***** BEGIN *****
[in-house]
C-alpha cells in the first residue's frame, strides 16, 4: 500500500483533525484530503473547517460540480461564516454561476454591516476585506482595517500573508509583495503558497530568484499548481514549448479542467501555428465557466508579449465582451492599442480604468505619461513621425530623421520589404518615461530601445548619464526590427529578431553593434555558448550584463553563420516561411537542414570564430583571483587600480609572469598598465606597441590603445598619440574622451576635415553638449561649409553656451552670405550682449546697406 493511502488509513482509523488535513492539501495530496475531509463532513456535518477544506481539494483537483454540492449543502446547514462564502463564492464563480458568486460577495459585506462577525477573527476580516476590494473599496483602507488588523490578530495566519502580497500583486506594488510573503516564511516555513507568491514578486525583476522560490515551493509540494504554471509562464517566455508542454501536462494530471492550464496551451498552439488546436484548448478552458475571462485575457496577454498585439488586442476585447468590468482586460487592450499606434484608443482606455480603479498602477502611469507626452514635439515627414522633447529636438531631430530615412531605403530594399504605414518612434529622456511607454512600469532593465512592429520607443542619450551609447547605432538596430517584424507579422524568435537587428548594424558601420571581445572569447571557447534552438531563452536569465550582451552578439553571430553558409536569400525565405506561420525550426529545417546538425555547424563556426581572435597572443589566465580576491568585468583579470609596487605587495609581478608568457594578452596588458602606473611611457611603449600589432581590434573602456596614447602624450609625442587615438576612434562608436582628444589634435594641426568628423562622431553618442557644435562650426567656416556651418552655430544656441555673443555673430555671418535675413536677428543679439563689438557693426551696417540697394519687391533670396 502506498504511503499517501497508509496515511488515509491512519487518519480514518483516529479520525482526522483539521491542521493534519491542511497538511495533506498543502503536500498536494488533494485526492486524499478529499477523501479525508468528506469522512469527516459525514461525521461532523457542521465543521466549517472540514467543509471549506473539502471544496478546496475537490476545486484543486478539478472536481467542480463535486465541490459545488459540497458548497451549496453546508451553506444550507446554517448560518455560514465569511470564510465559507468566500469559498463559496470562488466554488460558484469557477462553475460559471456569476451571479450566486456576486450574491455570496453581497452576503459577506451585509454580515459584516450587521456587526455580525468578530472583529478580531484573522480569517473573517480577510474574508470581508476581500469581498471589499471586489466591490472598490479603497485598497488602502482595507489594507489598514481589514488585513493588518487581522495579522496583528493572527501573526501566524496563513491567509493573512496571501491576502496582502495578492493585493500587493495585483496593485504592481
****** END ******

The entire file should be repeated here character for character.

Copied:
[in-house]
C-alpha cells in the first residue's frame, strides 16, 4: 500500500483533525484530503473547517460540480461564516454561476454591516476585506482595517500573508509583495503558497530568484499548481514549448479542467501555428465557466508579449465582451492599442480604468505619461513621425530623421520589404518615461530601445548619464526590427529578431553593434555558448550584463553563420516561411537542414570564430583571483587600480609572469598598465606597441590603445598619440574622451576635415553638449561649409553656451552670405550682449546697406 493511502488509513482509523488535513492539501495530496475531509463532513456535518477544506481539494483537483454540492449543502446547514462564502463564492464563480458568486460577495459585506462577525477573527476580516476590494473599496483602507488588523490578530495566519502580497500583486506594488510573503516564511516555513507568491514578486525583476522560490515551493509540494504554471509562464517566455508542454501536462494530471492550464496551451498552439488546436484548448478552458475571462485575457496577454498585439488586442476585447468590468482586460487592450499606434484608443482606455480603479498602477502611469507626452514635439515627414522633447529636438531631430530615412531605403530594399504605414518612434529622456511607454512600469532593465512592429520607443542619450551609447547605432538596430517584424507579422524568435537587428548594424558601420571581445572569447571557447534552438531563452536569465550582451552578439553571430553558409536569400525565405506561420525550426529545417546538425555547424563556426581572435597572443589566465580576491568585468583579470609596487605587495609581478608568457594578452596588458602606473611611457611603449600589432581590434573602456596614447602624450609625442587615438576612434562608436582628444589634435594641426568628423562622431553618442557644435562650426567656416556651418552655430544656441555673443555673430555671418535675413536677428543679439563689438557693426551696417540697394519687391533670396 502506498504511503499517501497508509496515511488515509491512519487518519480514518483516529479520525482526522483539521491542521493534519491542511497538511495533506498543502503536500498536494488533494485526492486524499478529499477523501479525508468528506469522512469527516459525514461525521461532523457542521465543521466549517472540514467543509471549506473539502471544496478546496475537490476545486484543486478539478472536481467542480463535486465541490459545488459540497458548497451549496453546508451553506444550507446554517448560518455560514465569511470564510465559507468566500469559498463559496470562488466554488460558484469557477462553475460559471456569476451571479450566486456576486450574491455570496453581497452576503459577506451585509454580515459584516450587521456587526455580525468578530472583529478580531484573522480569517473573517480577510474574508470581508476581500469581498471589499471586489466591490472598490479603497485598497488602502482595507489594507489598514481589514488585513493588518487581522495579522496583528493572527501573526501566524496563513491567509493573512496571501491576502496582502495578492493585493500587493495585483496593485504592481